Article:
Why Thor Better Watch Out For Tessa Thompson's Valkyrie In 'Ragnarok'

Walt Disney Studios

God Of Thunder stans, the wait is nearly over — Thor: Ragnarok, Marvel's third Thor movie, opens Nov. 3. The film introduces a number of new characters, including one fans of the comic book have been waiting to see ever since the first Thor movie was announced. Asgardian warrior goddess Brunhilde, better known as Valkyrie, makes her first major appearance in Ragnarok. Sure, she's a goddess, but this is a superhero situation, and what Valkyrie's powers are explains why she's so damn cool.

Played by Tessa Thompson in the film, Valkyrie in the comics is leader of the all-female Valkyrior, an elite troop who search battlefields to find worthy mortal warriors on the brink of death. The Valkyries lead them to Valhalla, a heaven created specifically for Brunhilde's chosen. As an Asgardian, Valkyrie has powers that would seem extraordinary compared to the average mortal — super-strength, agility, and speed, able to withstand higher levels of pain and damage, and invulnerability to diseases. Even compared to other Asgardians she's strong; the most able of their warriors, her Valkyrior form the select guard group of Odin himself.

Beyond this, Valkyrie can sense the "deathglow", an aura indicating someone is close to death, though she can't tell exactly how they'll die. This comes with her role as Chooser of the Slain, a title bestowed by Odin, as does her ability to transport herself and others immediately to Valhalla. She has a psychic link with her fellow Valkyrior, and carries two magic weapons: the indestructible sword Dragonfang which lets her, uh, change her clothes at will? OK... and the enchanted spear Geirr, which doesn't have any magical "women be shopping" powers but is very magical without doing anything in particular.

Valkyrie also has the ability to pass a portion of her life essence on to others. This was intended not as a superpower, but a spell cast by comic book villain The Enchantress to steal Valkyrie's strength. Fortunately, it's allowed Valkyrie to pass her powers on to mortal avatars, and inhabit several bodies at once. Comic book storylines are entangled messes anyway, so Valkyrie-as-god-Brunhilde alive and fighting the same time as Valkyrie-in-the-body-of-one-or-more-humans is only mildly comic-level confusing. Thor: Ragnarok is a lot more straightforward in terms of plot, with Valkyrie coming to the aid of her fellow Asgardians to do what she does best: rage hard in battle.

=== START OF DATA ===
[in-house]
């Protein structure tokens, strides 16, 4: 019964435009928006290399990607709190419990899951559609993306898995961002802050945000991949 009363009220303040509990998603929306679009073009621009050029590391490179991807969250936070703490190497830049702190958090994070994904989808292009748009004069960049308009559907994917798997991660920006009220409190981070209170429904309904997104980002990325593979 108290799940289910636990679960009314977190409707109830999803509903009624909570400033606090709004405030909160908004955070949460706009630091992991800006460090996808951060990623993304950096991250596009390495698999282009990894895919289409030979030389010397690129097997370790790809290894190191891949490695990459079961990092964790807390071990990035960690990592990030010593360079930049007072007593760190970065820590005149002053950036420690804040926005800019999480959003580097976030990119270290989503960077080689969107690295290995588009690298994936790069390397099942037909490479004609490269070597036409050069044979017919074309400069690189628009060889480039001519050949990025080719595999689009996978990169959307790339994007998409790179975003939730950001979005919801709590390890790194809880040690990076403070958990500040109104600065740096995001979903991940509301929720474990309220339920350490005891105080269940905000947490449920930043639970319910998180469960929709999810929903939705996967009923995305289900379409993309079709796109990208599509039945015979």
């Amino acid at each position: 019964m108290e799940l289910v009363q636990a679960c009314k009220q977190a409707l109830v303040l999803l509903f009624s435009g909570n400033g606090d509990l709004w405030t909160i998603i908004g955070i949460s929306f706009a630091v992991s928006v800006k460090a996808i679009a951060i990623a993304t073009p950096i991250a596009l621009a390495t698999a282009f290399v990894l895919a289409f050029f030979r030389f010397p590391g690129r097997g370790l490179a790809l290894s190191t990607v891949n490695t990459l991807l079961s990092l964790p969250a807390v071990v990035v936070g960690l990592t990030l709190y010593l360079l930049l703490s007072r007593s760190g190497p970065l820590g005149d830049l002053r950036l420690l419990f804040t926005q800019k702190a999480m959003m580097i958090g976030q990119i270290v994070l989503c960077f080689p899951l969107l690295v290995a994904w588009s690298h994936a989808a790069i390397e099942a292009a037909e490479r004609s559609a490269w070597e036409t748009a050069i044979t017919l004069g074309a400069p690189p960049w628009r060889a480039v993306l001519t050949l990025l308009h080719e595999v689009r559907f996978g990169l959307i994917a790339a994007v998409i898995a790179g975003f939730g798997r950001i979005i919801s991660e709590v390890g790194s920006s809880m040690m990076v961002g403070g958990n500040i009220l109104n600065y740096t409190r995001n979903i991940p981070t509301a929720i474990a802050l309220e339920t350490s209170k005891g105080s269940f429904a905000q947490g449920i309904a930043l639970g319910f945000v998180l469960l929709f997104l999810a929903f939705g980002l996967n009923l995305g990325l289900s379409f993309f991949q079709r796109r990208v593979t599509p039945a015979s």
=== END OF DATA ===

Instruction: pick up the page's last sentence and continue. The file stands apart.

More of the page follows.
Not all of Valkyrie's comic book powers make their way into Thor: Ragnarok, but as one can get from the film's title, there's an end of the world battle, during which the hero's fighting skills definitely come in handy — especially when she's facing off against Cate Blanchett's Goddess of Death, Hela. Thor and his pals need all the help they can get from their new, powerful ally.

The alternate meaning of Ragnarok is "Twilight Of The Gods", a destructive end to all of Asgard and a rebirth of a new world of man without gods. It's all too easy to imagine a dramatic beat where, in future Thor movies, Valkyrie sees the deathglow around one of her fellow fighters, particularly an Asgardian, knowing they're doomed and unable to do anything about it. It would be an odd darker moment in a film series that otherwise has a goofier, funnier tone, but it's not outside the realm of possibility.

Of course, while speculating is fun, the real deal will reveal itself soon enough, and one thing's absolutely sure — we're going to see Valkyrie in full warrior glory (and full warrior armor, in a pleasant change of costuming pace from skimpier bikinis of comics past) fighting for Asgard alongside Thor.